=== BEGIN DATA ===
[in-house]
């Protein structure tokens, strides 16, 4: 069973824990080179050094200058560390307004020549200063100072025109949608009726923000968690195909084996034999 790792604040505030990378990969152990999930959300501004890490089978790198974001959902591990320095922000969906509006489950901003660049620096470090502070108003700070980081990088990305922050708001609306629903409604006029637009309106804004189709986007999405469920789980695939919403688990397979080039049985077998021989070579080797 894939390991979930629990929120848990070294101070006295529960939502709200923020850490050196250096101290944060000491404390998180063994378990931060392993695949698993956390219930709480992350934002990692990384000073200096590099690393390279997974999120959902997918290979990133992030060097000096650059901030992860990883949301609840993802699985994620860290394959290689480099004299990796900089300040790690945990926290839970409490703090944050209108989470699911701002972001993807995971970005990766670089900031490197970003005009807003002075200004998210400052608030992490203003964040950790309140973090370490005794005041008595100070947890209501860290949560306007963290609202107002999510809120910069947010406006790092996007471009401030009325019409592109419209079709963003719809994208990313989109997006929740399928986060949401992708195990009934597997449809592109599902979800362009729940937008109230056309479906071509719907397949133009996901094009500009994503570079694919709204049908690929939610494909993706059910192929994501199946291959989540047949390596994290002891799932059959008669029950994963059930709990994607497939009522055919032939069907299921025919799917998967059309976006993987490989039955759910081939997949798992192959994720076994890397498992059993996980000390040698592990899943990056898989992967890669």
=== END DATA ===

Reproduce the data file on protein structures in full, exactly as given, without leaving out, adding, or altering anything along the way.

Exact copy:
[in-house]
């Protein structure tokens, strides 16, 4: 069973824990080179050094200058560390307004020549200063100072025109949608009726923000968690195909084996034999 790792604040505030990378990969152990999930959300501004890490089978790198974001959902591990320095922000969906509006489950901003660049620096470090502070108003700070980081990088990305922050708001609306629903409604006029637009309106804004189709986007999405469920789980695939919403688990397979080039049985077998021989070579080797 894939390991979930629990929120848990070294101070006295529960939502709200923020850490050196250096101290944060000491404390998180063994378990931060392993695949698993956390219930709480992350934002990692990384000073200096590099690393390279997974999120959902997918290979990133992030060097000096650059901030992860990883949301609840993802699985994620860290394959290689480099004299990796900089300040790690945990926290839970409490703090944050209108989470699911701002972001993807995971970005990766670089900031490197970003005009807003002075200004998210400052608030992490203003964040950790309140973090370490005794005041008595100070947890209501860290949560306007963290609202107002999510809120910069947010406006790092996007471009401030009325019409592109419209079709963003719809994208990313989109997006929740399928986060949401992708195990009934597997449809592109599902979800362009729940937008109230056309479906071509719907397949133009996901094009500009994503570079694919709204049908690929939610494909993706059910192929994501199946291959989540047949390596994290002891799932059959008669029950994963059930709990994607497939009522055919032939069907299921025919799917998967059309976006993987490989039955759910081939997949798992192959994720076994890397498992059993996980000390040698592990899943990056898989992967890669």